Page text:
Are Washington policymakers and staff actually paying attention to your social media posts? It may be surprisingly good news to public affairs offices that policymakers spend a considerable amount of time listening to rather than broadcasting their own messages. That was the panel consensus at a recent PRSA-NCC event entitled “Taking it to the Tweets: How Digital Advocacy Will Shape Public Affairs in 2015.”
The panel focused on what digital tools could reach decision makers on Capitol Hill and produce real results. Panel moderator and co-founder of Social Driver Anthony Shop shared the results of a recent congressional study on what had more influence: email campaigns, a single Facebook comment or a Twitter “thunderclap.” To attendees’ amazement, congressional staff rated the individual Facebook comment as the most influential since they appear the most authentic and least manufactured.
Adora Jenkins, vice president of external affairs at the Information Technology Industry Council and former press secretary to U.S. Attorney General Eric Holder, helped put this into context explaining that government agencies, such as the Environmental Protection Agency (EPA), is limited in what it can broadcast since its social media posts automatically become official responses and part of government record. Because of this, government agencies will use social media platforms primarily as listening tools in order to analyze the sentiment of their constituents.
However, the ability of public affairs offices and lobbyists to take advantage of a social media-attentive Washington culture can be tricky. Panelist Allie Walker, communications specialist at Honda North America and former press secretary to Congressman Dave Camp and the Ways and Means Committee, stressed that the key is giving your public affairs audience the representation you intended. Speaking on reputation management through new digital tools, Walker said that her company focuses on creatively sharing what they have, what they do, and who they are through storytelling. She noted that this starts with listening at both the local and national level, building your image, and then acquiring a base of digital allies that will help communicate your message to policymakers.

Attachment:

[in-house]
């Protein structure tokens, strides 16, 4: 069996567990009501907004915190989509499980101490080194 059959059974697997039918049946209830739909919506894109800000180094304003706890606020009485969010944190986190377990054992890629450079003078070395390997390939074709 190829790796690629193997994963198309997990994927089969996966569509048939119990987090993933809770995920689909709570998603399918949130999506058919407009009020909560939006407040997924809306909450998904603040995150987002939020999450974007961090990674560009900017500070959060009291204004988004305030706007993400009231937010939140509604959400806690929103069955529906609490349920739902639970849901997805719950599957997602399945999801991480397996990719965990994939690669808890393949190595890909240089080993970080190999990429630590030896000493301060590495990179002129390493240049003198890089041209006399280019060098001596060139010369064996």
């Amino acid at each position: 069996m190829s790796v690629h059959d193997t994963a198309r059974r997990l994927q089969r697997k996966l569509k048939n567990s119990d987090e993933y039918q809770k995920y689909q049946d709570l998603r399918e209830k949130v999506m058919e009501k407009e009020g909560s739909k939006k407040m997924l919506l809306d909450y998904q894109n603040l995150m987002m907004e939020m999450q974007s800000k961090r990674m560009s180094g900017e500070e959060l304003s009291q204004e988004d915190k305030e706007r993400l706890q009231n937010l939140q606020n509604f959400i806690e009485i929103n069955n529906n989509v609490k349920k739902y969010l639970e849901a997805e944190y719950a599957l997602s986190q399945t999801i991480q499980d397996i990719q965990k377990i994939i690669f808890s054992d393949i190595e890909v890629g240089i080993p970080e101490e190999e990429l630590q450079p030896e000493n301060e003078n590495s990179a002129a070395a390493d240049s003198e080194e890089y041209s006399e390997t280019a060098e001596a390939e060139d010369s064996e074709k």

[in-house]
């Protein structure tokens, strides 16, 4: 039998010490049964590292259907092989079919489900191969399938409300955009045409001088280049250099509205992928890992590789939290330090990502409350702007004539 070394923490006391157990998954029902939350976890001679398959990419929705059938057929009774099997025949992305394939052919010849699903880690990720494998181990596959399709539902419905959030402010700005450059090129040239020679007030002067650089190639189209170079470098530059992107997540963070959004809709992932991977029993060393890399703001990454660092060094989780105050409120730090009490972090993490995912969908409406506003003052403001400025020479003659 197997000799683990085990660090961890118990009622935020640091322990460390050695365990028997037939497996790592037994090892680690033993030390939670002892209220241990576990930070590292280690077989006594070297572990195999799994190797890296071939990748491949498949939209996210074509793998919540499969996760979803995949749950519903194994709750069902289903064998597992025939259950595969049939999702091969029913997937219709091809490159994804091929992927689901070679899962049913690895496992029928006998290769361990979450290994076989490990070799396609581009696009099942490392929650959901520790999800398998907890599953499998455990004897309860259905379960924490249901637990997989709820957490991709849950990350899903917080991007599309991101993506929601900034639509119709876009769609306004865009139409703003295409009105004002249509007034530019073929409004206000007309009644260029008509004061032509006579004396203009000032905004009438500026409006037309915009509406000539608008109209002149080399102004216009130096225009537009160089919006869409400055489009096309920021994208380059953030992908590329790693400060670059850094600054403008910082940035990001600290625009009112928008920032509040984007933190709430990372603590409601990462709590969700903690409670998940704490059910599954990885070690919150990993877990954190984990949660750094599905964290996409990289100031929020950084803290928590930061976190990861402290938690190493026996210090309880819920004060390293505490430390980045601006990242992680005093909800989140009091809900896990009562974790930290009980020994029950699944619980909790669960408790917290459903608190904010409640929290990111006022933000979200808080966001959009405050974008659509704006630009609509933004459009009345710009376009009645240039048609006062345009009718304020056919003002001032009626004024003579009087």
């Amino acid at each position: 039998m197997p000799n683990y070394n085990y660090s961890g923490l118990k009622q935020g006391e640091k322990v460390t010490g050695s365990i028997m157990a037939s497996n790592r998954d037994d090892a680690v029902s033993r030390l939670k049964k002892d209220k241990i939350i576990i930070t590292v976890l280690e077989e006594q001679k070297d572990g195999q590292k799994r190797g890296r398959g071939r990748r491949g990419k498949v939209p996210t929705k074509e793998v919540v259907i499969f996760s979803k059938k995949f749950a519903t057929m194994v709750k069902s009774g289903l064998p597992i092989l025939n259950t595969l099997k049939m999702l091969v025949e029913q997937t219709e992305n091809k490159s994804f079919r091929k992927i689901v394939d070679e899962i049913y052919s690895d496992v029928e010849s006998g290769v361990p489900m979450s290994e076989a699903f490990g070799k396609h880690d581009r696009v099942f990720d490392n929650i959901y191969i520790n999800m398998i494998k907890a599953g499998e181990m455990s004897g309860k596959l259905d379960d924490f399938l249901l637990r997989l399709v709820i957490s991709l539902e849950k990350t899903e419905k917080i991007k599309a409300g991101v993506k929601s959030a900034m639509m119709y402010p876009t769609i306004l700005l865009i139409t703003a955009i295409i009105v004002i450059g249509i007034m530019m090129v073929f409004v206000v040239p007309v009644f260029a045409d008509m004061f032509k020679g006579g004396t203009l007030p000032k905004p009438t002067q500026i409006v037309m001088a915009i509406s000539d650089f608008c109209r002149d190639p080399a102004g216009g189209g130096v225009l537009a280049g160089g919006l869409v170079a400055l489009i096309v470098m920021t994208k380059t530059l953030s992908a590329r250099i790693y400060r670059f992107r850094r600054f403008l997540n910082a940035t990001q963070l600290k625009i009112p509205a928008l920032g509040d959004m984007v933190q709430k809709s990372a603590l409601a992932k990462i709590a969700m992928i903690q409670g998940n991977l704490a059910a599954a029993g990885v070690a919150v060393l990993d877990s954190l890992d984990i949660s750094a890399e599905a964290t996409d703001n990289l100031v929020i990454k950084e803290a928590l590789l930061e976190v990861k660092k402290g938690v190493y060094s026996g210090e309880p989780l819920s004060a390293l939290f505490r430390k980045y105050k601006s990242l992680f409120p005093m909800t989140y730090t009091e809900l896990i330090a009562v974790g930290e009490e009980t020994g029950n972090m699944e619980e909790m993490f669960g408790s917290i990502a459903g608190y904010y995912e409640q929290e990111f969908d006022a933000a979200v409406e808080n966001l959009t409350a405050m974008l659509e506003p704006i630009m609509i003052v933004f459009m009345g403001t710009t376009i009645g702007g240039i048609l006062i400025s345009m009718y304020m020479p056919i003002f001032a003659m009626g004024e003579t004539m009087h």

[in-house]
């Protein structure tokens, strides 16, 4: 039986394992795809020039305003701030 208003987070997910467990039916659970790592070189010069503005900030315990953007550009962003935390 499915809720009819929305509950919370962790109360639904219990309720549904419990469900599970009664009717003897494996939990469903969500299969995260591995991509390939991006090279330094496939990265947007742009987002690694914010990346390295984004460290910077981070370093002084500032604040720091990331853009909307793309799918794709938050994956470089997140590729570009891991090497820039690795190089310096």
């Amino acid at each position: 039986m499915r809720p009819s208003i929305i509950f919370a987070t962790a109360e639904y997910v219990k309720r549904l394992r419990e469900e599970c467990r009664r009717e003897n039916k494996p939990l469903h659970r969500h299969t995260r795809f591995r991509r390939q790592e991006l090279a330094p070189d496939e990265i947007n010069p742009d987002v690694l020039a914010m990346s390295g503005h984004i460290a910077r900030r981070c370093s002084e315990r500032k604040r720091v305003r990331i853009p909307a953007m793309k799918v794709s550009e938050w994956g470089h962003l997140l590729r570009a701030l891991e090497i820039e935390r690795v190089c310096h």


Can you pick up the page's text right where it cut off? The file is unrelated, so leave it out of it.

Phillip Lovell, vice president for policy and advocacy of the Comprehensive School Reform at Alliance for Excellent Education, provided an example of how a targeted digital campaign can get noticed by policymakers. Targeting the Federal Communications Commission (FCC) with his 99in5 campaign, his advocacy organization used visual technology to increase awareness to people outside the Washington Beltway. With the goal of getting over 99 percent of U.S. schools to adopt high-speed broadband internet within a five-year period of time, his organization asked students, teachers, and administrators to create and post online videos on why reliable and fast Wi-Fi is important to their school.
What made social media campaigns, like 99in5, such a success was its authentic nature. When digital advocacy campaigns ask constituents to be involved and help create content, a message becomes more genuine due to the fact that you have actual people advocating on behalf of your campaign. Panelists emphasized that whether it is an organically created video or a retweet, it is seen as mobilization by policymakers, and they will surely take notice.